The remarkable thing, he said, is that while archives of experimental arts venues typically reflect a brief hot streak, this one extends through decades.

The Kitchen’s diversity can readily be seen in its programming ledger, Phillips said. On May 5, 1972, it presented the New York Dolls, legendary for their influence on glam rock, punk rock and the deployment of androgyny as a pop gesture. The following evening the Kitchen offered computer-generated works by artists who’d been using equipment from Bell Laboratories.

On the video art side, Phillips said, tapes from the Kitchen, which began as a showcase for experimental video artists, but soon branched into other genres, will complement the trove of more than 3,000 videotapes the Getty received in 2005 from the Long Beach Museum of Art, which could no longer afford storage and upkeep of one of the world’s first museum collections of video art.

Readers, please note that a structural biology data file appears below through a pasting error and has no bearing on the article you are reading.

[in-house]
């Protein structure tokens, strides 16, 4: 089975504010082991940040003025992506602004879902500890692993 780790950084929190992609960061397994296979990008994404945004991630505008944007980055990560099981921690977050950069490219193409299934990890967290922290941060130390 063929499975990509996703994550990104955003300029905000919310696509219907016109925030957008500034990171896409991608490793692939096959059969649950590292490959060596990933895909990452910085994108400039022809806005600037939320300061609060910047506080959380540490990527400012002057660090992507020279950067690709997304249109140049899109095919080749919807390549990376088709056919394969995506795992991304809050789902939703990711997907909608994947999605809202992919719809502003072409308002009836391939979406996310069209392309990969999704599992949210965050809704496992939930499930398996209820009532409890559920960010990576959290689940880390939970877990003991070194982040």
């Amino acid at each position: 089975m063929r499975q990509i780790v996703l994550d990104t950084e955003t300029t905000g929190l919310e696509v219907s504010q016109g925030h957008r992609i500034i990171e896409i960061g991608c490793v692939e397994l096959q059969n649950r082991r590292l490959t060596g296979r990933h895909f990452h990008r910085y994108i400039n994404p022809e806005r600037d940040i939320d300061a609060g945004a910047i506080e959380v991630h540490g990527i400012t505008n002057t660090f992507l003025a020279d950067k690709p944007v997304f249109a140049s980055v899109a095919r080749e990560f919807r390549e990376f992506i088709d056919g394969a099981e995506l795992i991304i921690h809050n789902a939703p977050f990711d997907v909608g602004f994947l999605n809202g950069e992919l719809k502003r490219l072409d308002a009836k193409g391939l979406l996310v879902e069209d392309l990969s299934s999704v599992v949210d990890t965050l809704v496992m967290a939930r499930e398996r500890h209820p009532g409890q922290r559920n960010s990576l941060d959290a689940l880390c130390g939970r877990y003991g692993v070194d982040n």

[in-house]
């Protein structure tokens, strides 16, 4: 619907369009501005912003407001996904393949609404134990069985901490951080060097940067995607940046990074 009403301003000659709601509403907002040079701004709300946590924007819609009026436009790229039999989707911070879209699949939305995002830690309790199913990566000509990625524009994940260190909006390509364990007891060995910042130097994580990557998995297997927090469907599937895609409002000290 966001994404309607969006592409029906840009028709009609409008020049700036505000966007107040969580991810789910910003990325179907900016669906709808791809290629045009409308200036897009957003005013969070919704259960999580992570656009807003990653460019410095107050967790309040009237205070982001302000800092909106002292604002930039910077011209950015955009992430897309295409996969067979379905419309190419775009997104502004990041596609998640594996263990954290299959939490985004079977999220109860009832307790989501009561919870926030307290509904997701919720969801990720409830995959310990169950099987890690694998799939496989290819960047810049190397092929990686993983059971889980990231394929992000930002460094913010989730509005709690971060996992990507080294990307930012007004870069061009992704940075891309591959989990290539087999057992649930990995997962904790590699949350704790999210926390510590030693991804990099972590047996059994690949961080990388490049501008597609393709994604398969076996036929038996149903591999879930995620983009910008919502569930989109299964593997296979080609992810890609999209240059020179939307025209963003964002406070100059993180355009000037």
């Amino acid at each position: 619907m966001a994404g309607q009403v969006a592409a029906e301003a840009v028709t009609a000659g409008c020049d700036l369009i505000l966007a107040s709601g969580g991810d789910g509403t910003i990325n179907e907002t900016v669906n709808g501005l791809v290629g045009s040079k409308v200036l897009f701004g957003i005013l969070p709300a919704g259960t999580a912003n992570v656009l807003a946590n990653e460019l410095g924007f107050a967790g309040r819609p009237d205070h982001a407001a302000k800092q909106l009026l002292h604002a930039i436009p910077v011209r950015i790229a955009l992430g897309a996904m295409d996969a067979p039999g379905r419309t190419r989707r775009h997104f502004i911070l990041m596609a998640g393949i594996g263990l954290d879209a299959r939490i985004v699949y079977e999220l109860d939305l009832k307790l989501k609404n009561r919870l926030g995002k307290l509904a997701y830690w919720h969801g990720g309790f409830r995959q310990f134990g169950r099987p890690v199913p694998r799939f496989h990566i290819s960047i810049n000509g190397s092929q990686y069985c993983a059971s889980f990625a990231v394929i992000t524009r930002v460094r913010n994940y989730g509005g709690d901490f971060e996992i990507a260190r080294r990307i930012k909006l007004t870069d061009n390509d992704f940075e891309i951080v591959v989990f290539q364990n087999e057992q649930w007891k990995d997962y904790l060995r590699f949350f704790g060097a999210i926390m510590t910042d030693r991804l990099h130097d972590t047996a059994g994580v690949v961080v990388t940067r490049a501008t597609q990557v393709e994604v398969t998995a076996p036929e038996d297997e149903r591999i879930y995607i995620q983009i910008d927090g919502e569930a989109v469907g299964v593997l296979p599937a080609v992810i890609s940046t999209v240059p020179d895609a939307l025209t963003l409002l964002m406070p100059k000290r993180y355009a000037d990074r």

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Re-housing the history of a relatively low-budget Manhattan arts cradle such as the Kitchen at the palatial Getty Center has its paradoxical side, acknowledged Phillips and Tim Griffin, the Kitchen’s director.

“I don’t think Mr. Getty would have set foot inside the Kitchen,” Phillips said of the oil tycoon who died in 1976, leaving a bequest that turned the J. Paul Getty Trust into the world’s richest visual art institution. Getty’s own taste in art ran to Greek and Roman antiquities, Old Master paintings and French decorative arts from the 1600s and 1700s. “In a way the [Kitchen] artists are having the last laugh here.”